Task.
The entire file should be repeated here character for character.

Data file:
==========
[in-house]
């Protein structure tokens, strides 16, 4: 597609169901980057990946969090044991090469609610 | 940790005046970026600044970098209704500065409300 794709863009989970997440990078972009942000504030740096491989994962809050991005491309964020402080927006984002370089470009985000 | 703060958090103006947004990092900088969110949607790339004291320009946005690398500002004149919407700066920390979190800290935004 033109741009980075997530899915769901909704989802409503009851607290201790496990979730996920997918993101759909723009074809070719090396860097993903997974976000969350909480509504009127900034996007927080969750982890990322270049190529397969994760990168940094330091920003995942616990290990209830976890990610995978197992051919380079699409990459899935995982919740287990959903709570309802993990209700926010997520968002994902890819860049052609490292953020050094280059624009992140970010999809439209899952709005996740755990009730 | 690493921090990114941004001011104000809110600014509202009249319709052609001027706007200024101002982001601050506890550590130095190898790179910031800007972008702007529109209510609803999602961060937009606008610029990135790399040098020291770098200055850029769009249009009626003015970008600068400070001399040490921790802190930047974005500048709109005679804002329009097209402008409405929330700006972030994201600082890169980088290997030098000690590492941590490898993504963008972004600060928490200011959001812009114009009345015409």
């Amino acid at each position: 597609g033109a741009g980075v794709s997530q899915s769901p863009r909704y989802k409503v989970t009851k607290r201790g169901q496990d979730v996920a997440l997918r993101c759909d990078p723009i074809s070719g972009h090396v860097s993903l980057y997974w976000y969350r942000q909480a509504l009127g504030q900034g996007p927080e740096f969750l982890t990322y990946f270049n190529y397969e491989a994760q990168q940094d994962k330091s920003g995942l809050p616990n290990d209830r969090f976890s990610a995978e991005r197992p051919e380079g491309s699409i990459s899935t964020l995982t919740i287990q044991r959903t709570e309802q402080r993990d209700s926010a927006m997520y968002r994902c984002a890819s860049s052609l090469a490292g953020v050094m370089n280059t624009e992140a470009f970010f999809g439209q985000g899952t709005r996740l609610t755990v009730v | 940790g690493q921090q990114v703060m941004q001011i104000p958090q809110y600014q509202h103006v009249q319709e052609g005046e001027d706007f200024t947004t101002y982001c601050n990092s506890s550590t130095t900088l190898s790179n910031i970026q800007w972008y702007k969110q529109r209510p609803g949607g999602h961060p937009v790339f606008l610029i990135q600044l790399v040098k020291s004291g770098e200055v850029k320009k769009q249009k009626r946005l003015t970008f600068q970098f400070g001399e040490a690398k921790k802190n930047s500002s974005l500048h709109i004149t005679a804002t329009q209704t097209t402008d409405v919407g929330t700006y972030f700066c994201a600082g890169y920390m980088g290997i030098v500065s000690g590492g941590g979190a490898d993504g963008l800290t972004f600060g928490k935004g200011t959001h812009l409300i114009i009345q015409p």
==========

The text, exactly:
[in-house]
């Protein structure tokens, strides 16, 4: 597609169901980057990946969090044991090469609610 | 940790005046970026600044970098209704500065409300 794709863009989970997440990078972009942000504030740096491989994962809050991005491309964020402080927006984002370089470009985000 | 703060958090103006947004990092900088969110949607790339004291320009946005690398500002004149919407700066920390979190800290935004 033109741009980075997530899915769901909704989802409503009851607290201790496990979730996920997918993101759909723009074809070719090396860097993903997974976000969350909480509504009127900034996007927080969750982890990322270049190529397969994760990168940094330091920003995942616990290990209830976890990610995978197992051919380079699409990459899935995982919740287990959903709570309802993990209700926010997520968002994902890819860049052609490292953020050094280059624009992140970010999809439209899952709005996740755990009730 | 690493921090990114941004001011104000809110600014509202009249319709052609001027706007200024101002982001601050506890550590130095190898790179910031800007972008702007529109209510609803999602961060937009606008610029990135790399040098020291770098200055850029769009249009009626003015970008600068400070001399040490921790802190930047974005500048709109005679804002329009097209402008409405929330700006972030994201600082890169980088290997030098000690590492941590490898993504963008972004600060928490200011959001812009114009009345015409």
């Amino acid at each position: 597609g033109a741009g980075v794709s997530q899915s769901p863009r909704y989802k409503v989970t009851k607290r201790g169901q496990d979730v996920a997440l997918r993101c759909d990078p723009i074809s070719g972009h090396v860097s993903l980057y997974w976000y969350r942000q909480a509504l009127g504030q900034g996007p927080e740096f969750l982890t990322y990946f270049n190529y397969e491989a994760q990168q940094d994962k330091s920003g995942l809050p616990n290990d209830r969090f976890s990610a995978e991005r197992p051919e380079g491309s699409i990459s899935t964020l995982t919740i287990q044991r959903t709570e309802q402080r993990d209700s926010a927006m997520y968002r994902c984002a890819s860049s052609l090469a490292g953020v050094m370089n280059t624009e992140a470009f970010f999809g439209q985000g899952t709005r996740l609610t755990v009730v | 940790g690493q921090q990114v703060m941004q001011i104000p958090q809110y600014q509202h103006v009249q319709e052609g005046e001027d706007f200024t947004t101002y982001c601050n990092s506890s550590t130095t900088l190898s790179n910031i970026q800007w972008y702007k969110q529109r209510p609803g949607g999602h961060p937009v790339f606008l610029i990135q600044l790399v040098k020291s004291g770098e200055v850029k320009k769009q249009k009626r946005l003015t970008f600068q970098f400070g001399e040490a690398k921790k802190n930047s500002s974005l500048h709109i004149t005679a804002t329009q209704t097209t402008d409405v919407g929330t700006y972030f700066c994201a600082g890169y920390m980088g290997i030098v500065s000690g590492g941590g979190a490898d993504g963008l800290t972004f600060g928490k935004g200011t959001h812009l409300i114009i009345q015409p």